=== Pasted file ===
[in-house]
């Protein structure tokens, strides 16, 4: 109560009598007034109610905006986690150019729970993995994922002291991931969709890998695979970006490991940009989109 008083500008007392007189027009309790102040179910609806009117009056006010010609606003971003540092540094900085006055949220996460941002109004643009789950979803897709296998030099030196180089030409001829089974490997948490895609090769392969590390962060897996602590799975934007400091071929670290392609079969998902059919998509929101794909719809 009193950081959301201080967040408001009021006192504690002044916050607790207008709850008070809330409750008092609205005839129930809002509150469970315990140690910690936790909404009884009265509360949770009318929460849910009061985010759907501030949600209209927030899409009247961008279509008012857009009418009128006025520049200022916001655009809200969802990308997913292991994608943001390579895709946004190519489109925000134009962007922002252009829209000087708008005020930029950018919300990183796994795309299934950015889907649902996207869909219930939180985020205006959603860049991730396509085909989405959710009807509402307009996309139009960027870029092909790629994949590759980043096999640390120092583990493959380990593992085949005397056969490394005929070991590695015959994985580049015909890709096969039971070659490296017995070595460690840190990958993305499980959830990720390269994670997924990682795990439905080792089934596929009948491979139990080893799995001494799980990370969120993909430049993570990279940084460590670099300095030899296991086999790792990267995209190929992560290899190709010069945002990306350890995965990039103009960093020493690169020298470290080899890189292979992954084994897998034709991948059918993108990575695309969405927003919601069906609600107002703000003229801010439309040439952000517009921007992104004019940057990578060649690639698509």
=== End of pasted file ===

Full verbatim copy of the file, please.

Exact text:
[in-house]
């Protein structure tokens, strides 16, 4: 109560009598007034109610905006986690150019729970993995994922002291991931969709890998695979970006490991940009989109 008083500008007392007189027009309790102040179910609806009117009056006010010609606003971003540092540094900085006055949220996460941002109004643009789950979803897709296998030099030196180089030409001829089974490997948490895609090769392969590390962060897996602590799975934007400091071929670290392609079969998902059919998509929101794909719809 009193950081959301201080967040408001009021006192504690002044916050607790207008709850008070809330409750008092609205005839129930809002509150469970315990140690910690936790909404009884009265509360949770009318929460849910009061985010759907501030949600209209927030899409009247961008279509008012857009009418009128006025520049200022916001655009809200969802990308997913292991994608943001390579895709946004190519489109925000134009962007922002252009829209000087708008005020930029950018919300990183796994795309299934950015889907649902996207869909219930939180985020205006959603860049991730396509085909989405959710009807509402307009996309139009960027870029092909790629994949590759980043096999640390120092583990493959380990593992085949005397056969490394005929070991590695015959994985580049015909890709096969039971070659490296017995070595460690840190990958993305499980959830990720390269994670997924990682795990439905080792089934596929009948491979139990080893799995001494799980990370969120993909430049993570990279940084460590670099300095030899296991086999790792990267995209190929992560290899190709010069945002990306350890995965990039103009960093020493690169020298470290080899890189292979992954084994897998034709991948059918993108990575695309969405927003919601069906609600107002703000003229801010439309040439952000517009921007992104004019940057990578060649690639698509």